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Physics in Action: Standing Waves on a Metal Sheet


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About this Lesson

  • Type: Video Tutorial
  • Length: 3:16
  • Media: Video/mp4
  • Use: Watch Online & Download
  • Access Period: Unrestricted
  • Download: MP4 (iPod compatible)
  • Size: 35 MB
  • Posted: 07/01/2009

This lesson is part of the following series:

Physics (147 lessons, $198.00)
Physics: Waves (19 lessons, $27.72)
Physics: Standing Waves (5 lessons, $5.94)

This lesson was selected from a broader, comprehensive course, Physics I. This course and others are available from Thinkwell, Inc. The full course can be found at The full course covers kinematics, dynamics, energy, momentum, the physics of extended objects, gravity, fluids, relativity, oscillatory motion, waves, and more. The course features two renowned professors: Steven Pollock, an associate professor of Physics at he University of Colorado at Boulder and Ephraim Fischbach, a professor of physics at Purdue University.

Steven Pollock earned a Bachelor of Science in physics from the Massachusetts Institute of Technology and a Ph.D. from Stanford University. Prof. Pollock wears two research hats: he studies theoretical nuclear physics, and does physics education research. Currently, his research activities focus on questions of replication and sustainability of reformed teaching techniques in (very) large introductory courses. He received an Alfred P. Sloan Research Fellowship in 1994 and a Boulder Faculty Assembly (CU campus-wide) Teaching Excellence Award in 1998. He is the author of two Teaching Company video courses: “Particle Physics for Non-Physicists: a Tour of the Microcosmos” and “The Great Ideas of Classical Physics”. Prof. Pollock regularly gives public presentations in which he brings physics alive at conferences, seminars, colloquia, and for community audiences.

Ephraim Fischbach earned a B.A. in physics from Columbia University and a Ph.D. from the University of Pennsylvania. In Thinkwell Physics I, he delivers the "Physics in Action" video lectures and demonstrates numerous laboratory techniques and real-world applications. As part of his mission to encourage an interest in physics wherever he goes, Prof. Fischbach coordinates Physics on the Road, an Outreach/Funfest program. He is the author or coauthor of more than 180 publications including a recent book, “The Search for Non-Newtonian Gravity”, and was made a Fellow of the American Physical Society in 2001. He also serves as a referee for a number of journals including “Physical Review” and “Physical Review Letters”.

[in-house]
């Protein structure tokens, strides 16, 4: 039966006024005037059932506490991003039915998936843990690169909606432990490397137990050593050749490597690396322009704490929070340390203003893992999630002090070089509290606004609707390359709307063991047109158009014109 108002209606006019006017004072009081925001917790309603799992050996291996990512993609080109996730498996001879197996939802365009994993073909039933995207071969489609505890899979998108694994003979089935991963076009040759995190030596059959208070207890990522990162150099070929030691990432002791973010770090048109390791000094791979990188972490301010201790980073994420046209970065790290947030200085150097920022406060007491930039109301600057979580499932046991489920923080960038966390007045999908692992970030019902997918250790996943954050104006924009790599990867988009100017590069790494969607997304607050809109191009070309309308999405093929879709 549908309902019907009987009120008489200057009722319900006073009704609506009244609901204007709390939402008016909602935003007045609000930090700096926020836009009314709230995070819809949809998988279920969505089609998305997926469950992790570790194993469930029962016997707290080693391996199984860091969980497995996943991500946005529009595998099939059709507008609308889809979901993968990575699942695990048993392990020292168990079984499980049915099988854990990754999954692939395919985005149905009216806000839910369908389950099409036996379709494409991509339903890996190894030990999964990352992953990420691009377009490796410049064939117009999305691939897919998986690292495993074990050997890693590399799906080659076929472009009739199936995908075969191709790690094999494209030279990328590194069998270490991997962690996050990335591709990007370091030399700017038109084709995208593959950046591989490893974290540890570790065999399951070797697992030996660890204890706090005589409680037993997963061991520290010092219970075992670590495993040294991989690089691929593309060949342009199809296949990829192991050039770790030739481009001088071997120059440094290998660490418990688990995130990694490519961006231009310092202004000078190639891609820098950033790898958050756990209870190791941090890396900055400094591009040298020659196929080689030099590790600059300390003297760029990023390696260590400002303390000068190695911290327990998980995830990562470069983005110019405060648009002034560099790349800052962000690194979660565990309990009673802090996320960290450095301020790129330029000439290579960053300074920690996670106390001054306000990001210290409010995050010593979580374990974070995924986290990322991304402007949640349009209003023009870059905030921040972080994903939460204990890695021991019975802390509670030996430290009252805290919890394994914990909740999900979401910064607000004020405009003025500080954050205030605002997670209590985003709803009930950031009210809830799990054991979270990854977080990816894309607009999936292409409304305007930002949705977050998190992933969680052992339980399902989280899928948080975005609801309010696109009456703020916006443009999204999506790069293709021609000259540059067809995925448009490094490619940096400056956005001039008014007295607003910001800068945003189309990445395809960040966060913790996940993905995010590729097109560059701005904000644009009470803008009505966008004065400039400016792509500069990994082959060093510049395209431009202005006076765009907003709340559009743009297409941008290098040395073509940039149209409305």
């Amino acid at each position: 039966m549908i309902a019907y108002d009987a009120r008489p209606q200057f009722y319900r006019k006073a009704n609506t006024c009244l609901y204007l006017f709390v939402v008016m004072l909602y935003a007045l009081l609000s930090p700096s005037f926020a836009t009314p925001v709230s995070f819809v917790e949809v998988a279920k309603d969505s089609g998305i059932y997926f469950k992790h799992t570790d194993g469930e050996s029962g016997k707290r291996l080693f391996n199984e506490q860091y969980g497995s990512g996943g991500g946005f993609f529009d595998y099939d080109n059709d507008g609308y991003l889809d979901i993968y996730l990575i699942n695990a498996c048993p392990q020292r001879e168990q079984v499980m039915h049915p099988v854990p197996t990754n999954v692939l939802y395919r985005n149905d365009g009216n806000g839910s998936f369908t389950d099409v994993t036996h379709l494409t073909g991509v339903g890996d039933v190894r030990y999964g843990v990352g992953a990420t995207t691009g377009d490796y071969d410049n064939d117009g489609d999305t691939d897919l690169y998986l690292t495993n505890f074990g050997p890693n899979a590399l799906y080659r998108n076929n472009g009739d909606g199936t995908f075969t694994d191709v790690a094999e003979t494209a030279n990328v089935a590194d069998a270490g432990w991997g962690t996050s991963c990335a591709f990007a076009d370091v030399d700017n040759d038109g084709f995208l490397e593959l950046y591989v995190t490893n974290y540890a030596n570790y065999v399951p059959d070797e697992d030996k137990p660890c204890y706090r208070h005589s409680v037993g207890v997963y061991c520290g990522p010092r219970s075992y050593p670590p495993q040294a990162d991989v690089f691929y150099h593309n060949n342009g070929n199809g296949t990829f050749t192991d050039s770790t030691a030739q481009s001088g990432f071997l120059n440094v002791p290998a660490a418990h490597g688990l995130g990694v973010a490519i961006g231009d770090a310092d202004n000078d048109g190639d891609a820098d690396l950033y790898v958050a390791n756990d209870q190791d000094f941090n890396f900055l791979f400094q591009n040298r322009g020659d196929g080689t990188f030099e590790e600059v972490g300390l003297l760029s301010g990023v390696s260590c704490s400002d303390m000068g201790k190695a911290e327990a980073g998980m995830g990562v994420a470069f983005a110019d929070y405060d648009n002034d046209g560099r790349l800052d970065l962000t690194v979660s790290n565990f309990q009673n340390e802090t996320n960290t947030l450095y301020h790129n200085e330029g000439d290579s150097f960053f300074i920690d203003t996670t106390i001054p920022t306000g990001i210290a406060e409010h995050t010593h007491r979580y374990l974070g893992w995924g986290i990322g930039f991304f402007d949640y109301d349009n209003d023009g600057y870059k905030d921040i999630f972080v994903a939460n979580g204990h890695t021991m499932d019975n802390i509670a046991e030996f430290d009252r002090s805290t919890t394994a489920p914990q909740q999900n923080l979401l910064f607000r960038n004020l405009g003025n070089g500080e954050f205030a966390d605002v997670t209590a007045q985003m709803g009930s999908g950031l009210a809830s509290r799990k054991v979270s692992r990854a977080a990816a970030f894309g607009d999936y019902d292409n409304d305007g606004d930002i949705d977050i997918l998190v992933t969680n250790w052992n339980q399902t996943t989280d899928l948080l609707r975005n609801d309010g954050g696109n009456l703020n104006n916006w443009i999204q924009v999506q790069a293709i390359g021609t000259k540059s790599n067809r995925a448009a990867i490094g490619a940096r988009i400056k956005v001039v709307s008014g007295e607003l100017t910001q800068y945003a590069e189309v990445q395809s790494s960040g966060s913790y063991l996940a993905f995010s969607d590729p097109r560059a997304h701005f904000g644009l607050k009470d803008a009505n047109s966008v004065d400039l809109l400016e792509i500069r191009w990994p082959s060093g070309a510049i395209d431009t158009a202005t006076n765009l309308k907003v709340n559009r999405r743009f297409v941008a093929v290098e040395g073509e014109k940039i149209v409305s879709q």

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We've seen what standing waves in a one-dimensional system, like a vibrating string, look like. For example, the ends of the string don't move. Those are called nodes. And there are also nodes at various points in-between, which depend on how fast the string is vibrating. Now you may wonder whether you can have similar things happening in a two-dimensional system. Are there normal modes in a two-dimensional system? Are there regions, which do not vibrate in a two-dimensional system? Can you even have standing waves in a two-dimensional system?
Well, we can answer those questions by showing you what a two-dimensional system really looks like. We've set up here a brass plate which is going to start vibrating in a few seconds, and we've sprinkled on top of this brass plate a bunch of ordinary beach sand to show you how the plate vibrates. Randy is going to bow this brass plate with a violin bow and that's going to cause the plate to vibrate in a somewhat complicated way. Let's see what happens. We'll come back at the end to explain what you've seen.
Notice what happens. As he bows, some of the sand in some of the regions gets thrown off. There are regions over here, like here and here, where there's hardly any sand at all, but there are regions over here and here where there's lots of sand. Now think about it. Why has that happened? If you think about it for a few seconds, you'll realize that where there is no sand, that's a region where the plate vibrated a lot and kicked off the sand. And where sand has remained, those are regions, like nodes on a string, where the plate didn't vibrate at all and that's why the sand remains on the brass plate.
Now Randy can bow this plate in different ways and in different regions, and we could change what the pattern looks like. Notice what happens now. This looks more like a star pattern. And as he continues to bow, the pattern changes even more. Notice the regions now where there is no sand look somewhat different from how they looked before, and in fact these regions are somewhat complicated. As you go on and on, depending on how we bow, where we bow, we can change the pattern from one pattern to another.
Again notice this rather beautiful and symmetric pattern. Again there are regions where there is no sand. Those are regions where the plate vibrated a lot. Regions where sand remains, those are regions where the place hardly vibrated at all.
So what have we learned from all this? We've learned that a two-dimensional plate, like a one-dimensional system, does have normal modes. Instead of standing waves in it, we can find regions where the plate vibrated a lot and other regions of the plate didn't vibrate at all. This system is much more complicated but the general idea of normal modes applies to two-dimensional systems just as it does to a one-dimensional system like a simply vibrating string.
Standing Waves
Physics in Action: Standing Waves on a Sheet of Metal Page [1 of 1]

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